The Consumer Financial Protection Bureau (CFPB) and Federal Trade Commission (FTC) Tuesday announced a settlement with a national mortgage servicing company over charges that it engaged in illegal debt collection and loan servicing practices.
The Third Circuit Court of Appeals earlier this month reversed a lower court’s ruling in a case brought against Bank of America in which the plaintiff alleged FDCPA violations on the part of a law firm collecting on BofA’s behalf. The defendants argued that the FDCPA does not apply to attorneys engaged in the practice of law, which the Circuit panel rejected.
DBA International is hosting a webinar on Wednesday, April 22nd on understanding the new risks in the bankruptcy claim process. Companies that participate in the bankruptcy claims process have faced a flood of litigation since the 2014 Crawford opinion by the Eleventh Circuit Court of Appeals.
Collection agencies, debt buyers and credit granters are often under siege, forced to defend against identical claims on multiple jurisdictional fronts, regardless of whether the claims are on behalf of an individual or a putative class. One strategy for consolidating the defense of identical claims is to file a motion with the U.S. Judicial Panel on Multidistrict Litigation (MDL) to transfer claims to a single venue.
The Consumer Financial Protection Bureau (CFPB) late last week released its fourth annual report to Congress detailing the regulator’s efforts to administer and enforce the Fair Debt Collection Practices Act (FDCPA). The report includes updates on supervision, enforcement, rulemaking, and complaints in the debt collection market, among other things.
A three-judge panel in the Eleventh Circuit Court of Appeals affirmed a lower court ruling granting summary judgment to a collection agency that used a bona fide error defense in case brought against it under the Fair Debt Collection Practices Act (FDCPA). The Circuit Court also upheld an award of certain costs to the defendant.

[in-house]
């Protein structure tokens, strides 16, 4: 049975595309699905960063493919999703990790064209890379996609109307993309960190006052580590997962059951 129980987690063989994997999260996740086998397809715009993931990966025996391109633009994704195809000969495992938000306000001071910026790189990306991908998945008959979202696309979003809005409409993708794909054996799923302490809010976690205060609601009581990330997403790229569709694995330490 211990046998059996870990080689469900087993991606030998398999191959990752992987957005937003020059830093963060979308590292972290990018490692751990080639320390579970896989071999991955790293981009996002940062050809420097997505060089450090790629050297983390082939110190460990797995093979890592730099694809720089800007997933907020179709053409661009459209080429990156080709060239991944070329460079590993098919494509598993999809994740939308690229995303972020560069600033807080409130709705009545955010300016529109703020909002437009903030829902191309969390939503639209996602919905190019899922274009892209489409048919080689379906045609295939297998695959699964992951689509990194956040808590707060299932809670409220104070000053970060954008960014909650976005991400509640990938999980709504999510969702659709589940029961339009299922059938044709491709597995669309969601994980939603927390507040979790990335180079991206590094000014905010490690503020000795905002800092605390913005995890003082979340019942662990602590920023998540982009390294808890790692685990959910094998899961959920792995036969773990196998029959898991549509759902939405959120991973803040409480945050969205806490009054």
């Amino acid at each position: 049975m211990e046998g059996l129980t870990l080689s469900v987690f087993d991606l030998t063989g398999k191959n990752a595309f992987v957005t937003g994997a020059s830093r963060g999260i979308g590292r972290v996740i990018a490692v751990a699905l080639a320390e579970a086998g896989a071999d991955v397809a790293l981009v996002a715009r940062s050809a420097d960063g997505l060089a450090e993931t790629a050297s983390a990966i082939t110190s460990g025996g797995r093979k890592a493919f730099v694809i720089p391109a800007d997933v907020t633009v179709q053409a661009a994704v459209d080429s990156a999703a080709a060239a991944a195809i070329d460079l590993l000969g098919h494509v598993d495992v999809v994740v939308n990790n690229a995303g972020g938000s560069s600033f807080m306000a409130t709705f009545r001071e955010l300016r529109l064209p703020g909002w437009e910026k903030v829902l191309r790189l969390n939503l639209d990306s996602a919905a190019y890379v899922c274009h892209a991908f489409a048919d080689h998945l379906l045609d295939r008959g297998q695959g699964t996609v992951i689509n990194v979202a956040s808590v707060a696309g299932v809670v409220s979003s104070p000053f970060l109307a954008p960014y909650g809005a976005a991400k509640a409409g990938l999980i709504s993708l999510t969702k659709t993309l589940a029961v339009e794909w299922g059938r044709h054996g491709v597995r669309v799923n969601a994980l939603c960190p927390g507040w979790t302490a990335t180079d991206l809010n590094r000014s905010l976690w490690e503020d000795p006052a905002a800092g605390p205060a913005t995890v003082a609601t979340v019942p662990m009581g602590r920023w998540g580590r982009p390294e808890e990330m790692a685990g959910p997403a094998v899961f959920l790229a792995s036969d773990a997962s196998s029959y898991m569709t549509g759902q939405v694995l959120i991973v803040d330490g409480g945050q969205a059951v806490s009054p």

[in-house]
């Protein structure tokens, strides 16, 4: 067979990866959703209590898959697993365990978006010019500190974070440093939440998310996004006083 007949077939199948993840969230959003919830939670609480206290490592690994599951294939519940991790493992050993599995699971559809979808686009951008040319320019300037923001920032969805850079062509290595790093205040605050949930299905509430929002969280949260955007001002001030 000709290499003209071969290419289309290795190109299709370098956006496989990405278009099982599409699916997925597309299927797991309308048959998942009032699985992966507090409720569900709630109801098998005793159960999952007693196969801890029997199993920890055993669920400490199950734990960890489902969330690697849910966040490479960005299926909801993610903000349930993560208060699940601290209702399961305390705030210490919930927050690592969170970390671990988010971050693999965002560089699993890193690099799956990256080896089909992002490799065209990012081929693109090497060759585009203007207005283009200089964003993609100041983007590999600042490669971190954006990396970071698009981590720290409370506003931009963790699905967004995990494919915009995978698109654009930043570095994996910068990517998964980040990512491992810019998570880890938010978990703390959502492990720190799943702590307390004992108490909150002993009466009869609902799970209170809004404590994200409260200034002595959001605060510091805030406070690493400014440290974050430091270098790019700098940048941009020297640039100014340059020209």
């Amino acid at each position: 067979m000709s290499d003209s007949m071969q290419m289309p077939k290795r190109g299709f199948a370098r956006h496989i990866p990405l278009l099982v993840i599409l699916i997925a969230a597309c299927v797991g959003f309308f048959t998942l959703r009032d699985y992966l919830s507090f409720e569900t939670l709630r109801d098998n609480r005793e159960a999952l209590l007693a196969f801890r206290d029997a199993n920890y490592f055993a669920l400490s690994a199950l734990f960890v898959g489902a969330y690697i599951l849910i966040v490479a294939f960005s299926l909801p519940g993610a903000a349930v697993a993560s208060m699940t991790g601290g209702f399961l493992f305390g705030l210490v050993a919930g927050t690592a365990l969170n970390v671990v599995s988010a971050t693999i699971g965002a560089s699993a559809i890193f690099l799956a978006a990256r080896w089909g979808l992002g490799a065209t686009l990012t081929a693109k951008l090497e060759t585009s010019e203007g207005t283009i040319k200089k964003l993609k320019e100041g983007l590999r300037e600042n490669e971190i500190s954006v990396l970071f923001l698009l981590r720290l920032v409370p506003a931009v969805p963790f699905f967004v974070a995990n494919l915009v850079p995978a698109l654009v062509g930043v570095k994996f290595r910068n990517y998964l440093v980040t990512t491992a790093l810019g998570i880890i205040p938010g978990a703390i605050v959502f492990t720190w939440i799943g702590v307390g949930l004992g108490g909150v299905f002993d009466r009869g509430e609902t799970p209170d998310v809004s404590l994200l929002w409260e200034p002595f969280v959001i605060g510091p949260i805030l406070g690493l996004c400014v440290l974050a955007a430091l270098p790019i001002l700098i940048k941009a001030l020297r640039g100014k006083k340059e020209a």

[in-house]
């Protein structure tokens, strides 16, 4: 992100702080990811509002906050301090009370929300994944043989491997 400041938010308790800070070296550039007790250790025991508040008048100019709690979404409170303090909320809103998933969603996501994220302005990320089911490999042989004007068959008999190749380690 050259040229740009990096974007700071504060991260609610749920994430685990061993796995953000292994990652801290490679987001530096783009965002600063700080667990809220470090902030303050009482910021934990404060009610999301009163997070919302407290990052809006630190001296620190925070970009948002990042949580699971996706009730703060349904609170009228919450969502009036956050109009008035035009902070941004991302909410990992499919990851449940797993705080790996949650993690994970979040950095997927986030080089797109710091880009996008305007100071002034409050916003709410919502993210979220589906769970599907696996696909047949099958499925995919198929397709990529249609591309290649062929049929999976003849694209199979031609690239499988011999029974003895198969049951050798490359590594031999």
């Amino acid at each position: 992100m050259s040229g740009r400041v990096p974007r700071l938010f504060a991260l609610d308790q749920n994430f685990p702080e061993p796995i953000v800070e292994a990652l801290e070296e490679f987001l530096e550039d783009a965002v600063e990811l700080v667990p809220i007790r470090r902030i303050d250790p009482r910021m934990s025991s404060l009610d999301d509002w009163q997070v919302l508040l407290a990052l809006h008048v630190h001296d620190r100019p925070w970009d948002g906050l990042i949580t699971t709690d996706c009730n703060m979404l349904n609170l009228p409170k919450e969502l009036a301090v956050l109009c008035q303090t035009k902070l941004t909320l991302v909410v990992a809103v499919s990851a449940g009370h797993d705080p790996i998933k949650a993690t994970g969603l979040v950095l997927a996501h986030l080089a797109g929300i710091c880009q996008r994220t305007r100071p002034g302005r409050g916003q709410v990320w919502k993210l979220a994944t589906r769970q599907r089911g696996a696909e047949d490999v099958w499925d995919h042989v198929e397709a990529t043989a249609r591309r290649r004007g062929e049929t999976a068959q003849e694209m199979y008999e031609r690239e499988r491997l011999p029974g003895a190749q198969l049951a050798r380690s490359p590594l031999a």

There has been a lot of litigation relating to envelopes recently, but section 1692f(8) of the FDCPA, which regulates collection envelopes, is not new. It has been a source of frustration for collectors for decades. Fortunately, some courts have recognized that a strict application of section 1692f(8) may lead to absurd results, and have held that “benign language” on an envelope does not violate the FDCPA. Unfortunately, the word “benign” can be VERY slippery.
A federal judge in Indiana last week dismissed part of an enforcement action brought by the Consumer Financial Protection Bureau (CFPB) against a for-profit college under the Truth in Lending Act (TILA) because TILA actions are subject to a one-year statute of limitations. A collection law firm currently embroiled in a nasty legal fight with the CFPB jumped on the opportunity to note that the FDCPA carries similar restrictions.
A recent trend has evolved in FDCPA litigation where courts have allowed bankrupt debtors to file FDCPA claims based on the alleged invalidity of a proof of claim filed by a third party collector and/or debt buyer. But a precedential Circuit Court ruling Tuesday appears to limit the timing of some of those suits.
The Federal Trade Commission, jointly with the New York State Office of the Attorney General, has filed lawsuits aimed at shutting down two particularly egregious and abusive debt collection operations centered in Buffalo, N.Y. that target consumers nationwide